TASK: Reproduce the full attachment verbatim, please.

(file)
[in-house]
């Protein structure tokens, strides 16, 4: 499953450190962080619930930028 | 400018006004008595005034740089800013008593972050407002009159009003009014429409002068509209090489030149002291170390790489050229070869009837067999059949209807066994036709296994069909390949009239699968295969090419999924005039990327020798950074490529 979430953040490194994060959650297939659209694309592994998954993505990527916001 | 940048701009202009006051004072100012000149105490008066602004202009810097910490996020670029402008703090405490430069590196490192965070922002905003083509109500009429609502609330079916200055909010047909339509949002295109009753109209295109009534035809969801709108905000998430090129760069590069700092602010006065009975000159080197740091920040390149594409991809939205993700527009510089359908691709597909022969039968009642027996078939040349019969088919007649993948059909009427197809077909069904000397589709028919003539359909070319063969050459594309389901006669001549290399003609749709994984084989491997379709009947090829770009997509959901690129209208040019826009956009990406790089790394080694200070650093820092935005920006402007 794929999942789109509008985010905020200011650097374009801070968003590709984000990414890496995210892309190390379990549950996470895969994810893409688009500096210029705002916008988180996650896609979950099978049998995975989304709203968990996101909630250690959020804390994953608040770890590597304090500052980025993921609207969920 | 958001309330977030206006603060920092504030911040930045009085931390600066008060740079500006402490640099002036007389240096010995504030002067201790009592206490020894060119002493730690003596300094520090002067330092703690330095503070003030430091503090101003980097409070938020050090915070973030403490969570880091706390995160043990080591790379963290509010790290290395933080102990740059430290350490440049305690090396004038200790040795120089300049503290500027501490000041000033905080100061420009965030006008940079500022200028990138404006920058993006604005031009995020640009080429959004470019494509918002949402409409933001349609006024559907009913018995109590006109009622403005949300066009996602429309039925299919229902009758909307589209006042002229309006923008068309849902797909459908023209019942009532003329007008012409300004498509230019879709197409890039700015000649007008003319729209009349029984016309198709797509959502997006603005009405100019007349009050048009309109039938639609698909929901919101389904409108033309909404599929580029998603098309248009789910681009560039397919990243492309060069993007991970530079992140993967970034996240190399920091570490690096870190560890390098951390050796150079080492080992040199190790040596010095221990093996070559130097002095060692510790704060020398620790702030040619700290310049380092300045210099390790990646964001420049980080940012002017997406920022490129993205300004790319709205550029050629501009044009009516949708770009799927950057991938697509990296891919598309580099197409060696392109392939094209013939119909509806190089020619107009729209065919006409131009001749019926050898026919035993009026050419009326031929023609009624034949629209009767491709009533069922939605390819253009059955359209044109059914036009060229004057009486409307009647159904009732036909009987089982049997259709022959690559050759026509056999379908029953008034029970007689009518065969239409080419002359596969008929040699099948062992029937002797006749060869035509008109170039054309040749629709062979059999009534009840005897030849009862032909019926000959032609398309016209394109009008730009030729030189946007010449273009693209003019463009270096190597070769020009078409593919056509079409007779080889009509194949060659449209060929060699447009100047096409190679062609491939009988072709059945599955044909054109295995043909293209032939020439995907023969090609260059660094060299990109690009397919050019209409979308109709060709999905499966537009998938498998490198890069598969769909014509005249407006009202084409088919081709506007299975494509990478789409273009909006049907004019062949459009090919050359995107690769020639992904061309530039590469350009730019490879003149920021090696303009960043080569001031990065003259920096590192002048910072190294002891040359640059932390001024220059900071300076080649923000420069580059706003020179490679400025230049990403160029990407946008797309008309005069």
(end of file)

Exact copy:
[in-house]
């Protein structure tokens, strides 16, 4: 499953450190962080619930930028 | 400018006004008595005034740089800013008593972050407002009159009003009014429409002068509209090489030149002291170390790489050229070869009837067999059949209807066994036709296994069909390949009239699968295969090419999924005039990327020798950074490529 979430953040490194994060959650297939659209694309592994998954993505990527916001 | 940048701009202009006051004072100012000149105490008066602004202009810097910490996020670029402008703090405490430069590196490192965070922002905003083509109500009429609502609330079916200055909010047909339509949002295109009753109209295109009534035809969801709108905000998430090129760069590069700092602010006065009975000159080197740091920040390149594409991809939205993700527009510089359908691709597909022969039968009642027996078939040349019969088919007649993948059909009427197809077909069904000397589709028919003539359909070319063969050459594309389901006669001549290399003609749709994984084989491997379709009947090829770009997509959901690129209208040019826009956009990406790089790394080694200070650093820092935005920006402007 794929999942789109509008985010905020200011650097374009801070968003590709984000990414890496995210892309190390379990549950996470895969994810893409688009500096210029705002916008988180996650896609979950099978049998995975989304709203968990996101909630250690959020804390994953608040770890590597304090500052980025993921609207969920 | 958001309330977030206006603060920092504030911040930045009085931390600066008060740079500006402490640099002036007389240096010995504030002067201790009592206490020894060119002493730690003596300094520090002067330092703690330095503070003030430091503090101003980097409070938020050090915070973030403490969570880091706390995160043990080591790379963290509010790290290395933080102990740059430290350490440049305690090396004038200790040795120089300049503290500027501490000041000033905080100061420009965030006008940079500022200028990138404006920058993006604005031009995020640009080429959004470019494509918002949402409409933001349609006024559907009913018995109590006109009622403005949300066009996602429309039925299919229902009758909307589209006042002229309006923008068309849902797909459908023209019942009532003329007008012409300004498509230019879709197409890039700015000649007008003319729209009349029984016309198709797509959502997006603005009405100019007349009050048009309109039938639609698909929901919101389904409108033309909404599929580029998603098309248009789910681009560039397919990243492309060069993007991970530079992140993967970034996240190399920091570490690096870190560890390098951390050796150079080492080992040199190790040596010095221990093996070559130097002095060692510790704060020398620790702030040619700290310049380092300045210099390790990646964001420049980080940012002017997406920022490129993205300004790319709205550029050629501009044009009516949708770009799927950057991938697509990296891919598309580099197409060696392109392939094209013939119909509806190089020619107009729209065919006409131009001749019926050898026919035993009026050419009326031929023609009624034949629209009767491709009533069922939605390819253009059955359209044109059914036009060229004057009486409307009647159904009732036909009987089982049997259709022959690559050759026509056999379908029953008034029970007689009518065969239409080419002359596969008929040699099948062992029937002797006749060869035509008109170039054309040749629709062979059999009534009840005897030849009862032909019926000959032609398309016209394109009008730009030729030189946007010449273009693209003019463009270096190597070769020009078409593919056509079409007779080889009509194949060659449209060929060699447009100047096409190679062609491939009988072709059945599955044909054109295995043909293209032939020439995907023969090609260059660094060299990109690009397919050019209409979308109709060709999905499966537009998938498998490198890069598969769909014509005249407006009202084409088919081709506007299975494509990478789409273009909006049907004019062949459009090919050359995107690769020639992904061309530039590469350009730019490879003149920021090696303009960043080569001031990065003259920096590192002048910072190294002891040359640059932390001024220059900071300076080649923000420069580059706003020179490679400025230049990403160029990407946008797309008309005069």